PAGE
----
And as to real people teaching, I think home-schooling is better than present institutional schooling.

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    1. Ah yes, but to those in poverty, that Industrial Revolution-based institution is a lifeline, sometimes literally. The free/reduced lunch may be the only true meal they eat during the day, and their parents may barely be able to clothe them let alone send them to Brazil or guitar camp. I teach quite a number of these students and to be honest, the fact that many of them graduate and have that certification (a.k.a. a diploma) means that they have more of a chance at making it on their own. Many of the people who rail against the public school system and its flaws often neglect this very important fact ... or they pay lip service to it.

      And by the way ... last I checked, I'm a real person. And I teach.

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  11. I'm not railing against the public system. There must be some sort of a system but surely not one that's evaluative in order so save its own soul, or justify its existence. We are too mindful of one the world over. We're more obsessed with a system than with its efficiency or purpose. At the same time, we will always have some sort of a system that's naturally responsive and therefore efficient when we, as a race and culturally, understand the value of learning and take it seriously and act.

    In India where I'm from, what you said about the Industrial Revolution-based institution being a lifeline holds true. On the other side of the spectrum, the well-enough-to-do recognise it as a rite of passage so that you can eventually get out of college and get a job. That's no more efficiency than the poor folk seek to get out of it. That also plays into their choice of subjects in college, even the more prestigious ones. I know people who have taken professional courses, which may as well be weekend crash courses for their course content, because there are job guarantees immediately after and want to continue with a English Literature Masters degree after being enlightened.

    We should worry about what exactly we do with them in school or the alternative method of learning/education/schooling that we send our children to than just the fact that we send them to school. That should define 'school'. Whether they are poor or rich won't really make a difference then.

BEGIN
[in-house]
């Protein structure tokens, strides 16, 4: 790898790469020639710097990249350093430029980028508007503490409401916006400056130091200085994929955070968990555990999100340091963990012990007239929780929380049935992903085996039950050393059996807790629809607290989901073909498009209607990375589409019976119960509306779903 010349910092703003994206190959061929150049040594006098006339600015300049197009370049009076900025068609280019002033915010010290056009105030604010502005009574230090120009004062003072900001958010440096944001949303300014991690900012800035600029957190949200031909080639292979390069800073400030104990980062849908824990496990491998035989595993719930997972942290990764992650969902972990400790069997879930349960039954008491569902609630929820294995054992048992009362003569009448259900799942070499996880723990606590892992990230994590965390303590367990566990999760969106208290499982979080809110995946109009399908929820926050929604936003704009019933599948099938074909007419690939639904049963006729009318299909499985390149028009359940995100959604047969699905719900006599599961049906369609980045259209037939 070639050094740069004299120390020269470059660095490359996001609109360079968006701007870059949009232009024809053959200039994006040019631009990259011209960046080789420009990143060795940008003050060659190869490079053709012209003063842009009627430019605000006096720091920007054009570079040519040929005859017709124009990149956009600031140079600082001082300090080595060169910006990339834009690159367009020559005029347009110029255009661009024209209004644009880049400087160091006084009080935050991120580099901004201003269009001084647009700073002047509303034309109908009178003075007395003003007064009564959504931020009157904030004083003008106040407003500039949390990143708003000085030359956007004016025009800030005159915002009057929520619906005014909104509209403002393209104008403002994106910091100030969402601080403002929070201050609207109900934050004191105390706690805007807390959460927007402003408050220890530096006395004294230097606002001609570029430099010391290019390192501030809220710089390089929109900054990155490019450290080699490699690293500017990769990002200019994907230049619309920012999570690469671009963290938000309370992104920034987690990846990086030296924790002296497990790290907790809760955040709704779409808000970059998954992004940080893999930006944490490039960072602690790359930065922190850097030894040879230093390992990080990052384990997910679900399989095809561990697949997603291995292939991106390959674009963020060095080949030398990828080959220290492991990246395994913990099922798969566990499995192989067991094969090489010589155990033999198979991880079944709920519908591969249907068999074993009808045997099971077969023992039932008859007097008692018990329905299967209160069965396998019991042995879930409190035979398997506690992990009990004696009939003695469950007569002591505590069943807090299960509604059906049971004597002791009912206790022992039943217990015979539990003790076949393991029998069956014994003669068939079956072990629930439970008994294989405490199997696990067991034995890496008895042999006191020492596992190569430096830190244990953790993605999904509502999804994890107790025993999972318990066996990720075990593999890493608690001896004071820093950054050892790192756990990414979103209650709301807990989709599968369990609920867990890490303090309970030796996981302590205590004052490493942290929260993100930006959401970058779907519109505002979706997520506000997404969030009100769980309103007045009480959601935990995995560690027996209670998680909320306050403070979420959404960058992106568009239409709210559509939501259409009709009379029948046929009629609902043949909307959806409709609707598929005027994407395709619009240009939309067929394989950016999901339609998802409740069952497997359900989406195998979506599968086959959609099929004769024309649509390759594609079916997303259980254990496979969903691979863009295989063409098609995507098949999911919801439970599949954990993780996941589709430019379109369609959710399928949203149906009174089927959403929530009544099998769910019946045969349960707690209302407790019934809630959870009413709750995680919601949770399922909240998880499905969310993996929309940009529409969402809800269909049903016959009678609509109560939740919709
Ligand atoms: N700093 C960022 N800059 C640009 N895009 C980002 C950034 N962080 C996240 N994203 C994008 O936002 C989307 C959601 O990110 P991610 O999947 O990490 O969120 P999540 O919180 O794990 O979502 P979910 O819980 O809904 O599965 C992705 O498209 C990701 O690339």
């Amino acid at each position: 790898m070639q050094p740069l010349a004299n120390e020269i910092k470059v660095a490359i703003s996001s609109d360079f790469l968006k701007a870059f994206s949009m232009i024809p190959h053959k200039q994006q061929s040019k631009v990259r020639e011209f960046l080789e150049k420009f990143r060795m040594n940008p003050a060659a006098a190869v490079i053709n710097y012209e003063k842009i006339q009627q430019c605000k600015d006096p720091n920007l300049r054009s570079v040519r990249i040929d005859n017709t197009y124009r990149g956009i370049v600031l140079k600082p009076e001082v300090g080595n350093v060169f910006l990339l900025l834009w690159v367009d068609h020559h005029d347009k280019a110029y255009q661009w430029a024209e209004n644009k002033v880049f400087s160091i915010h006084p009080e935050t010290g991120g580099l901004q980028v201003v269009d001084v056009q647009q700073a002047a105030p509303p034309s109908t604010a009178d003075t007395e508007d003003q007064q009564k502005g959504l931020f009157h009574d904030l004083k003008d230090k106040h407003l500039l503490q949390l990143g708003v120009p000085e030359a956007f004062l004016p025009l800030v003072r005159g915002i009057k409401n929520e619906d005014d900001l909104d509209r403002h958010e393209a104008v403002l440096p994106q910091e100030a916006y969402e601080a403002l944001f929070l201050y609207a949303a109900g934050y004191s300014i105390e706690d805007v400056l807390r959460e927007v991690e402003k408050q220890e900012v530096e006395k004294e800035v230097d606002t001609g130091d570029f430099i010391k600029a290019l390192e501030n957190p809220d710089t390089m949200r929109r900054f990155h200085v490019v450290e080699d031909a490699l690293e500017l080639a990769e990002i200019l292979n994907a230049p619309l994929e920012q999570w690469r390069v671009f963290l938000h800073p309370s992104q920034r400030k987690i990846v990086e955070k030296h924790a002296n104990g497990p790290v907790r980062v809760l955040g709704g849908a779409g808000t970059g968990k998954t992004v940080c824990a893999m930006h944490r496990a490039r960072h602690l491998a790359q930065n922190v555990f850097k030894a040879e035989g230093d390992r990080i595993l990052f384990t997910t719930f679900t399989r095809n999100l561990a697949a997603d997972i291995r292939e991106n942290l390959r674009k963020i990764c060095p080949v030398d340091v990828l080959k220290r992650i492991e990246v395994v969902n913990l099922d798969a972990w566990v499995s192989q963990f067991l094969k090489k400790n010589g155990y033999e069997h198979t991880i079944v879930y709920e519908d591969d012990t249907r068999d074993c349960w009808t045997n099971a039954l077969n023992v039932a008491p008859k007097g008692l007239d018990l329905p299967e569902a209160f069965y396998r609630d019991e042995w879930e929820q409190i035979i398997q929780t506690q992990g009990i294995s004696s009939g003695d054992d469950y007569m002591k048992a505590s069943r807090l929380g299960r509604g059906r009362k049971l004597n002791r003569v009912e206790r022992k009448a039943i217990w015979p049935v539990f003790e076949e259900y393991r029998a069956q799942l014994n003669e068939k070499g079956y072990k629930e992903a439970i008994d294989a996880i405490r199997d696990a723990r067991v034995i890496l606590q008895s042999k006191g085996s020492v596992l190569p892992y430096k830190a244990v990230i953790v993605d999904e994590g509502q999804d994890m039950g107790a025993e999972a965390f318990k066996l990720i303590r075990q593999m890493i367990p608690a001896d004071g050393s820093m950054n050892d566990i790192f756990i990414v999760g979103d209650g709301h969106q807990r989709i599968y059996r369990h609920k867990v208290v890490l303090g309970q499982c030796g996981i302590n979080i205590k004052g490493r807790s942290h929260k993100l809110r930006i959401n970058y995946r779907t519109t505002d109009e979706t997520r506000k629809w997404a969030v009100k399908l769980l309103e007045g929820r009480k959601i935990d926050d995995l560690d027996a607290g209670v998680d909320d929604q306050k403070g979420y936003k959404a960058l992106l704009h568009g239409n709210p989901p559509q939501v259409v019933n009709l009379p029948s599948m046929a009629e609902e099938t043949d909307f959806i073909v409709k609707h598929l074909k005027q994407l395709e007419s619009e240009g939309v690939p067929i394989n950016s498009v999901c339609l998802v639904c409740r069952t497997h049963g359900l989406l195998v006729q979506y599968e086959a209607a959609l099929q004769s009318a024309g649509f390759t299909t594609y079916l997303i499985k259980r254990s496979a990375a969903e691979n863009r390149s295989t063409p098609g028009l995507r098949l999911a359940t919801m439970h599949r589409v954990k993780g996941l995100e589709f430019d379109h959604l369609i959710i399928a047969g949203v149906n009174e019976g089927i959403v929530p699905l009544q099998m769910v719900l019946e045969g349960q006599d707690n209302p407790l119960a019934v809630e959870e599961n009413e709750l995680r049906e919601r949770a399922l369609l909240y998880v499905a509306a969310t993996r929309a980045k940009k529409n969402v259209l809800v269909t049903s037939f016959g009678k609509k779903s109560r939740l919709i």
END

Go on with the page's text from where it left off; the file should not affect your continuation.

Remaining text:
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    1. And, as Arthur C Clarke implied, if teachers can be replaced by computers, in teaching efficiently and opening minds, then they should. It reflects on the respective teachers, the teaching culture and restraints of the system - something like the latest post on your blog. It's actually a point to take from for teaching and teachers.

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    2. I'm all for a rethink on how teachers approach their profession. What I'm against is scrapping them altogether.

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  12. I really enjoy Sugata Mitra's ideas. They point to the idea that students do need independent time to explore and discover - something that an overload on standards often prevents.

    I also find him to be contradictory. You leave students alone, but you come back and test them. People often don't realize what they have learned until an expert, oftentimes a teacher, puts it in context.

    Also, he suggests multiple times that teachers are obsolete, but what he is really saying is that their traditional role is obsolete. Being a guide and facilitator is much different than being a traditional teacher. In that original role we were the purveyors of knowledge and wisdom. My dream now is that my students will gain their own knowledge and have the wisdom to use it well.

    This is not the destruction of the system of education, but its very much needed redesign.

    Just my two cents, for what it's worth.

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  13. By the way, I don't remember EVER saying that teachers are obsolete!

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    1. For what it's worth, this post wasn't a critique on your talk so much as on the interpretation of it. That's why I wrote:

      "I have not read enough about Sugata Mitra to give an adequate critique of his theories. However, I am seeing his hole in the wall experiment used to justify the death of the public school system and the replacement of teachers with computer programs."